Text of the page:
Most people work for someone, they don’t just have a customer to
please-they have someone they call boss. There are a few private businessmen but when you’re surrounded by employees
can you really be independent? You still have to count on others to perform to further your livelihood. There’s still
one person out there, alone behind the wheel of his eighteen wheeler who‘s really his own boss-the independent trucker.
I’m lucky to work with Linda Taggart who brings a ray of sunshine
to the workplace. Linda’s husband is Rodney, an independent trucker who answered my phone call while he was somewhere
on the road, being his own boss. Rodney drives a maroon Kenworth that’s hauled potatoes in Kentucky and Missouri and
given the valley’s hard, red spring wheat a ride to the ports in Duluth. Rodney makes good time by avoiding truck stops
instead of speeding. He hasn’t had a speeding ticket since 1989-that’s one and a half million miles watching what’s
a half mile down the road. I bought into the trucker myth and asked Rodney if he liked trucker songs, as it turns out Rodney
has a satellite radio (but yes, you can tune in Red Sovine or Dave Dudley) which helps pass time. He’s a man who loves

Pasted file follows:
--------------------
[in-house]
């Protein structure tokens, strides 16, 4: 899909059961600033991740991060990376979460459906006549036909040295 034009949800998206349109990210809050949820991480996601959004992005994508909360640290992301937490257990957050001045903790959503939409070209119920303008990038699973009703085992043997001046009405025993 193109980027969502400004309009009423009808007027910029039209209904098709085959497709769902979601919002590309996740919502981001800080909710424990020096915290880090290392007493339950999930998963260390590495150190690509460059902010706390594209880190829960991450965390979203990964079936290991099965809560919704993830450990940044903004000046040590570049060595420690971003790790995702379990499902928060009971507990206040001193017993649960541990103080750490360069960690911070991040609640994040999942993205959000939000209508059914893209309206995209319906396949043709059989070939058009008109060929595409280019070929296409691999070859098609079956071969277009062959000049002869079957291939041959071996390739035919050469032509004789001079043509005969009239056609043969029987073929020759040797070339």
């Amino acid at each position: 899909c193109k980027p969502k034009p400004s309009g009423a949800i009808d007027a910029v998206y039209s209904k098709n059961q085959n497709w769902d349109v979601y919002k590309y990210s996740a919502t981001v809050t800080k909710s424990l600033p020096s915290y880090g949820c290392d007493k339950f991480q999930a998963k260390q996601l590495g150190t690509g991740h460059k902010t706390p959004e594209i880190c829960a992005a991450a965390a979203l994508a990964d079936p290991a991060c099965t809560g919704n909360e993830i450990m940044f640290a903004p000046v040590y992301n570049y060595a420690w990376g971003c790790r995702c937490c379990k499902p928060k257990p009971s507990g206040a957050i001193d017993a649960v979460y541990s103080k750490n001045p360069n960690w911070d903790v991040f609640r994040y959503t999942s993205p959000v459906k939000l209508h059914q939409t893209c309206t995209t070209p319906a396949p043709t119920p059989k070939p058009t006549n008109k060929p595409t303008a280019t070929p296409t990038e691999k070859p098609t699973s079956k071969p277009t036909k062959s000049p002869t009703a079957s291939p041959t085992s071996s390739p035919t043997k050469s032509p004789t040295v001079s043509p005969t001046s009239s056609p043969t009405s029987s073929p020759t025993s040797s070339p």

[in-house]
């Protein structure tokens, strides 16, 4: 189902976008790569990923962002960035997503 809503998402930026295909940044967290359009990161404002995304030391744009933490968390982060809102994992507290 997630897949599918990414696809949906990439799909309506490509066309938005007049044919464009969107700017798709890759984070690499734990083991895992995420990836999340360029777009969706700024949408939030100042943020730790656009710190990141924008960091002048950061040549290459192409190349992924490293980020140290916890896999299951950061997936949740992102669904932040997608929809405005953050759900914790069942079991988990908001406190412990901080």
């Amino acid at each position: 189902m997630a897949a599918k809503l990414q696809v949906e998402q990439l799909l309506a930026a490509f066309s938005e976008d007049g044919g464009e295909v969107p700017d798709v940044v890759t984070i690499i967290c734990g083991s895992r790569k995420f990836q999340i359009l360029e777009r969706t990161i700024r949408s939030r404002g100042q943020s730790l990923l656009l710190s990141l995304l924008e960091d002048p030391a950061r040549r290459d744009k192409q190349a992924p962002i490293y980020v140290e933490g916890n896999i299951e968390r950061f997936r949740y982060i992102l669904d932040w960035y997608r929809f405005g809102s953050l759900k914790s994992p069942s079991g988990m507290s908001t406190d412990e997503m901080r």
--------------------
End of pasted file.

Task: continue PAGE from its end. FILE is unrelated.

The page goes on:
his life but would rather spend a little more of it at home which is evidenced by a generous cell-phone plan.
I occasionally drive semi but it’s more trucker fantasy camp for
me as I do it for fun and pocket money. I had to ask a professional if he like his job. Rodney likes his job but likes the
money a little less every year. Much like farmers, costs increase for the independent trucker but income doesn’t keep
pace. Larger transport companies receive a fuel surcharge on a per mile basis that eases the sting of costly fuel. Rodney
said his older model Kenworth gets better mileage than most new trucks. I asked him why the difference in efficiency and he
said “because they’re driven by truckers who don’t have to pay for their own fuel!” Like most truckers,
Rodney loves the freedom of the road but it has a set of demands unique for the independent. When you work for yourself you
must be a proficient mechanic, salesman and learn to hustle for a return load or lose your profit to a deadhead return trip.
If the nation’s interstates are any gauge, we are becoming more coarse and less respectful. There’s still traffic
law but there must be driver courtesy and some common sense. Truckers constantly watch for dangerous blind spots but a car
driver bent on placing himself in peril is a hard person to stop. The trucks and drivers keep getting better, it’s the
traffic that’s getting worse.
Rodney Taggart was on his way home when I spoke with him. After all those
miles, all that time away he deserved a good meal and a night in his own bed. Linda had the meal ready but then Rodney was
out the door for Duluth with a load of that wheat. “Gotta avoid all that morning traffic.”